First Year Free, an innovative new Citywide pilot program that waives first-year permit, initial license, and initial company registration fees for new small enterprises, was launched today by Mayor London N. Breed, Treasurer José Cisneros, and Supervisor Hillary Ronen.
A business must open a new ground-floor commercial site between November 1, 2021, and October 31, 2022 to be eligible for the First Year Free program. Only small firms with gross receipts of less than $2 million in San Francisco are eligible, and the scheme excludes formula retail stores.
“Now is the moment to start a new shop if you are an ambitious entrepreneur or a small business owner. Mayor Breed stated, “San Francisco is here to help.” “Before the pandemic, starting a small business in San Francisco was difficult and expensive, and as we move forward with our economic recovery, we must do everything we can to help local businesses.” First Year Free removes one of the most significant barriers to starting a small business in this city and demonstrates our commitment to our varied entrepreneur community.”
Supervisor Ronen proposed legislation to establish the program, and Mayor Breed and the Board of Supervisors budgeted $12 million for the trial year.
“At the moment, opening a restaurant in San Francisco necessitates around twenty distinct permissions, whereas building a retail store necessitates up to eleven.” “There is a charge for each of these permits,” stated Supervisor Hillary Ronen. “First Year Free is a statement to new, small businesses: we value your contributions, we understand the challenges you face, and we’re here to help you get started in this fantastic city.”
When a person registers a new business or a new business location with the Treasurer & Tax Collector, they will be automatically evaluated for First Year Free eligibility. Enrollment is quick for individuals who are eligible and willing to sign up. Individuals will receive an email and letter verifying their participation in the initiative, which they may present to permitting agencies to have fees waived right away. Fees that have been waived include:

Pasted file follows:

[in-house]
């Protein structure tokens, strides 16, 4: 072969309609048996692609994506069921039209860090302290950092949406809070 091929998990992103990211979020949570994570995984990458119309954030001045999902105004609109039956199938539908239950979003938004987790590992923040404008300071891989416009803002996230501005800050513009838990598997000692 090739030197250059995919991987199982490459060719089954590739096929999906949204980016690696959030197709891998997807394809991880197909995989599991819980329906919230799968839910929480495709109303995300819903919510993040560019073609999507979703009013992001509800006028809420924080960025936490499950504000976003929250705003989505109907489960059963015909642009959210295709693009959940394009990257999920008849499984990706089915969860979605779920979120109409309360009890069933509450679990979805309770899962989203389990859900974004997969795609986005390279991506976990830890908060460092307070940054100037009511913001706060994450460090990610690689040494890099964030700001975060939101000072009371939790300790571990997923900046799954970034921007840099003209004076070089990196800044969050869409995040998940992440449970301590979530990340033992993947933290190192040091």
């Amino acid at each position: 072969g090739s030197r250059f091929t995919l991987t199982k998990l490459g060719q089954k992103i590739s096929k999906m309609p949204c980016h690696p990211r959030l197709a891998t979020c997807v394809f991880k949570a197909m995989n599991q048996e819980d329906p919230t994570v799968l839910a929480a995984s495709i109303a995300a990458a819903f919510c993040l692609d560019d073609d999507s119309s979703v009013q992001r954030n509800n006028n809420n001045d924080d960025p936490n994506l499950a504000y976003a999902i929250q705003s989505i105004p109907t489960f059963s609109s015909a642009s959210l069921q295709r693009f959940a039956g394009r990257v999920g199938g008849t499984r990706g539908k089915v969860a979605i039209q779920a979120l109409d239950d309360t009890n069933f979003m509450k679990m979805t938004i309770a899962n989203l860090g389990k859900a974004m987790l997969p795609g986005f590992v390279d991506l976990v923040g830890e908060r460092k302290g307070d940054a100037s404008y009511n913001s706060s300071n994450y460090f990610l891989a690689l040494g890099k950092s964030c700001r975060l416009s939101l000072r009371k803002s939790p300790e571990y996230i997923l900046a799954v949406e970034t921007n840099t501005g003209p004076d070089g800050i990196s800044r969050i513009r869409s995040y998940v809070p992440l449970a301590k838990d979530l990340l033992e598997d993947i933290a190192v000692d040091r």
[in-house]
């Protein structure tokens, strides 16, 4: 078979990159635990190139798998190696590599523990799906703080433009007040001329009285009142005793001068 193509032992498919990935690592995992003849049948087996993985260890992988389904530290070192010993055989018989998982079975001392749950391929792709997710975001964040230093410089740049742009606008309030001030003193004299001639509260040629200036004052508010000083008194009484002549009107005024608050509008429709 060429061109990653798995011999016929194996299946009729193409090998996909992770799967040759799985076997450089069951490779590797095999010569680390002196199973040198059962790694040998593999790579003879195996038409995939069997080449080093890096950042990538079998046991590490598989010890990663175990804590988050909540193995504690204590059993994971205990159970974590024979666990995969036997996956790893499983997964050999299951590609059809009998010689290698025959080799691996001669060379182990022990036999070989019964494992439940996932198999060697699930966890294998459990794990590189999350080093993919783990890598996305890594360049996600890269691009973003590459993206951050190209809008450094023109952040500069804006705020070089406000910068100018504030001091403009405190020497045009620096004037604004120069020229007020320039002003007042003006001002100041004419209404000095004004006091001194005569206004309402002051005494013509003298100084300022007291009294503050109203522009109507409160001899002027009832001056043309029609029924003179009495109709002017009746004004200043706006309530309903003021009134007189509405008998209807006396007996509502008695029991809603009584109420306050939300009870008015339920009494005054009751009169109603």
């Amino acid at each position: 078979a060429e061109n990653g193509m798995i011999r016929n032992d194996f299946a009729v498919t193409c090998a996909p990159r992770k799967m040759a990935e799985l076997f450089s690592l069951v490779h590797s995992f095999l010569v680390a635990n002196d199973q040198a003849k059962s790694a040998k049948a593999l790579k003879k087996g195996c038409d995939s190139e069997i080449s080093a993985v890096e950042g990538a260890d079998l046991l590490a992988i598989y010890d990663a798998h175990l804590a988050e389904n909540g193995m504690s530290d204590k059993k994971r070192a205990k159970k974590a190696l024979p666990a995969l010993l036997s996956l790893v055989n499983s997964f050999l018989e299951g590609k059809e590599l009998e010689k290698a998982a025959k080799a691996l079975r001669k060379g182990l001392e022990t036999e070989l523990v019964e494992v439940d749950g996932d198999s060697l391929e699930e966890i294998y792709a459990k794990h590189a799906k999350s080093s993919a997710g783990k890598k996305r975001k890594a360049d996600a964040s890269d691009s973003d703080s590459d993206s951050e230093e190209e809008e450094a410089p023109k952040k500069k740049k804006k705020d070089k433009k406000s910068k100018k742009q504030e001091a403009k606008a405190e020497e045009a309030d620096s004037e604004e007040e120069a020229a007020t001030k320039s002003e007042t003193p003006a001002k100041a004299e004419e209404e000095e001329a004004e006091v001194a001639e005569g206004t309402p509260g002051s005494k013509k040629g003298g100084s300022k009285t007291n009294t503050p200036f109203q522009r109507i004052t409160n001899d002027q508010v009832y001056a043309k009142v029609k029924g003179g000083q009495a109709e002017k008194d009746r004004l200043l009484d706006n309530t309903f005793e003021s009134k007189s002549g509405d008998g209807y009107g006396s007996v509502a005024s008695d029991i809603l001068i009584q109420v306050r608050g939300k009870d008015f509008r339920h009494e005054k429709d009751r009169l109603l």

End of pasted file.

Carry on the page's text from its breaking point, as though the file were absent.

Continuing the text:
Fee for the first year of business registration (for new businesses only)
Fees for the application, inspection, and one-time permission
Fees for the first license
“It’s no secret that the pandemic wreaked havoc on small enterprises.” Treasurer José Cisneros stated, “We all want to see our commercial routes prosper again.” “The First Year Free will provide new enterprises with immediate and substantial relief, free of red tape.” Our goal from the start was to deliver a streamlined Citywide experience for time-crunched small business owners.”
“The Office of Economic and Workforce Development’s First Year Free program is a fantastic opportunity for up-and-coming entrepreneurs who want to start their own business and open a new storefront in San Francisco,” said Kate Sofis, Director of the Office of Economic and Workforce Development. “As our economy improves, we want our aspiring business owners to be able to pursue their dreams without having to worry about these upfront costs.” This initiative is a success and one of the city’s numerous tools for filling vacancies and lowering obstacles to support our small companies.”
The Office of the Treasurer & Tax Collector is leading the initiative, with backing from the Office of Small Business and the Office of Economic and Workforce Development. The Department of Building Inspection, the Department of Public Health, the Department of Public Works, the Entertainment Commission, the Fire Department, the Planning Department, the Police Department, and the Public Utilities Commission are among the city departments that are participating.
“Are you concerned that starting or expanding a small business in San Francisco will be prohibitively expensive? “The city recently made it cheaper by offering a free first year,” said Sharky Laguna, President of the Small Business Commission. “To build an inclusive San Francisco, this initiative will assist the growth and prosperity of all small companies.”
“This initiative is critical to the growth and development of Black-owned businesses in San Francisco, which have historically encountered financial challenges in launching and maintaining businesses in the city. Tiffany Carter, owner of Boug Cali and co-founder of SF Black Wallstreet, stated, “Small business has always been the essence of San Francisco.”